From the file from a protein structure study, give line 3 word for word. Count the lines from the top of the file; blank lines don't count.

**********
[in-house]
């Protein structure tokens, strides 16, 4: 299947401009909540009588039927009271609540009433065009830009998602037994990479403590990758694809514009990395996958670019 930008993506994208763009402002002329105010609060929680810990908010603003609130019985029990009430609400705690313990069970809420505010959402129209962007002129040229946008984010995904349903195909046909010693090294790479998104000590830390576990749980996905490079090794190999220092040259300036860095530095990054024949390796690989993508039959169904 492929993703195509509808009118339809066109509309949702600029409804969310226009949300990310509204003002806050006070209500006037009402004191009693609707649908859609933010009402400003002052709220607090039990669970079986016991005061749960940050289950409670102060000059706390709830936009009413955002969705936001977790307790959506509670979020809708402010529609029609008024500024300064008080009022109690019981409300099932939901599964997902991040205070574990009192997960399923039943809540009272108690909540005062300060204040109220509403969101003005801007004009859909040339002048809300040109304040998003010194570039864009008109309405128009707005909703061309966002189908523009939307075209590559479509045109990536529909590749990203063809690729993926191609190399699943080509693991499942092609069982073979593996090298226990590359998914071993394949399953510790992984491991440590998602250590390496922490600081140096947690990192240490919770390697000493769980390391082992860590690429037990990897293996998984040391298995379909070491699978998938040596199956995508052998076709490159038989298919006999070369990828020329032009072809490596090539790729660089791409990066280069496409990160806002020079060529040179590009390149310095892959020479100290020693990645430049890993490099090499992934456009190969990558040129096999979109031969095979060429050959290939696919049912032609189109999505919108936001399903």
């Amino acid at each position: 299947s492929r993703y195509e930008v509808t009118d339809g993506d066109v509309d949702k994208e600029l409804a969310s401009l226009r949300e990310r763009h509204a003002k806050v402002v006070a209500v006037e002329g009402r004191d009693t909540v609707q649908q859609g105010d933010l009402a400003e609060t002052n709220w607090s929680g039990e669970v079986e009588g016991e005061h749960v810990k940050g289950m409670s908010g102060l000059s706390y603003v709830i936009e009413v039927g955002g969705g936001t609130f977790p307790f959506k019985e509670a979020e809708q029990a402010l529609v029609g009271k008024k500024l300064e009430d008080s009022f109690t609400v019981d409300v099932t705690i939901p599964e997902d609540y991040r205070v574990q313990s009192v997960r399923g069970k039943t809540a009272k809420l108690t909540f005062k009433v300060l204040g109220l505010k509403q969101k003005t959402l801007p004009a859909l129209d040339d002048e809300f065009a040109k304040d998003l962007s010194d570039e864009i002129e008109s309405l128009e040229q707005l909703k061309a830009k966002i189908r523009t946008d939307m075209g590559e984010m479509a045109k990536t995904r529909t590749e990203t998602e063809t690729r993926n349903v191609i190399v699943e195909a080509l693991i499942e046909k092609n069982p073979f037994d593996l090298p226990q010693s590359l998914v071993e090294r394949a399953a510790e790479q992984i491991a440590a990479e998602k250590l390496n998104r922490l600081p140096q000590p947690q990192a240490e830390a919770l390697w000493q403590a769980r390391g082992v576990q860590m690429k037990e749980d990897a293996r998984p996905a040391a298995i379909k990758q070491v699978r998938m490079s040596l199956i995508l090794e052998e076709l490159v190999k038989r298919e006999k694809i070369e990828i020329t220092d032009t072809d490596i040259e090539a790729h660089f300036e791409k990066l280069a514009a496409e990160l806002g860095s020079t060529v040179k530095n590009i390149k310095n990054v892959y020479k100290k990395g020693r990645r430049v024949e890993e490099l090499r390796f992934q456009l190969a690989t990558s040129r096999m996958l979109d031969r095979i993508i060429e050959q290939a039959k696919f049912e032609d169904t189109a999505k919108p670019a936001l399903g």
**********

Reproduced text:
């Amino acid at each position: 299947s492929r993703y195509e930008v509808t009118d339809g993506d066109v509309d949702k994208e600029l409804a969310s401009l226009r949300e990310r763009h509204a003002k806050v402002v006070a209500v006037e002329g009402r004191d009693t909540v609707q649908q859609g105010d933010l009402a400003e609060t002052n709220w607090s929680g039990e669970v079986e009588g016991e005061h749960v810990k940050g289950m409670s908010g102060l000059s706390y603003v709830i936009e009413v039927g955002g969705g936001t609130f977790p307790f959506k019985e509670a979020e809708q029990a402010l529609v029609g009271k008024k500024l300064e009430d008080s009022f109690t609400v019981d409300v099932t705690i939901p599964e997902d609540y991040r205070v574990q313990s009192v997960r399923g069970k039943t809540a009272k809420l108690t909540f005062k009433v300060l204040g109220l505010k509403q969101k003005t959402l801007p004009a859909l129209d040339d002048e809300f065009a040109k304040d998003l962007s010194d570039e864009i002129e008109s309405l128009e040229q707005l909703k061309a830009k966002i189908r523009t946008d939307m075209g590559e984010m479509a045109k990536t995904r529909t590749e990203t998602e063809t690729r993926n349903v191609i190399v699943e195909a080509l693991i499942e046909k092609n069982p073979f037994d593996l090298p226990q010693s590359l998914v071993e090294r394949a399953a510790e790479q992984i491991a440590a990479e998602k250590l390496n998104r922490l600081p140096q000590p947690q990192a240490e830390a919770l390697w000493q403590a769980r390391g082992v576990q860590m690429k037990e749980d990897a293996r998984p996905a040391a298995i379909k990758q070491v699978r998938m490079s040596l199956i995508l090794e052998e076709l490159v190999k038989r298919e006999k694809i070369e990828i020329t220092d032009t072809d490596i040259e090539a790729h660089f300036e791409k990066l280069a514009a496409e990160l806002g860095s020079t060529v040179k530095n590009i390149k310095n990054v892959y020479k100290k990395g020693r990645r430049v024949e890993e490099l090499r390796f992934q456009l190969a690989t990558s040129r096999m996958l979109d031969r095979i993508i060429e050959q290939a039959k696919f049912e032609d169904t189109a999505k919108p670019a936001l399903g």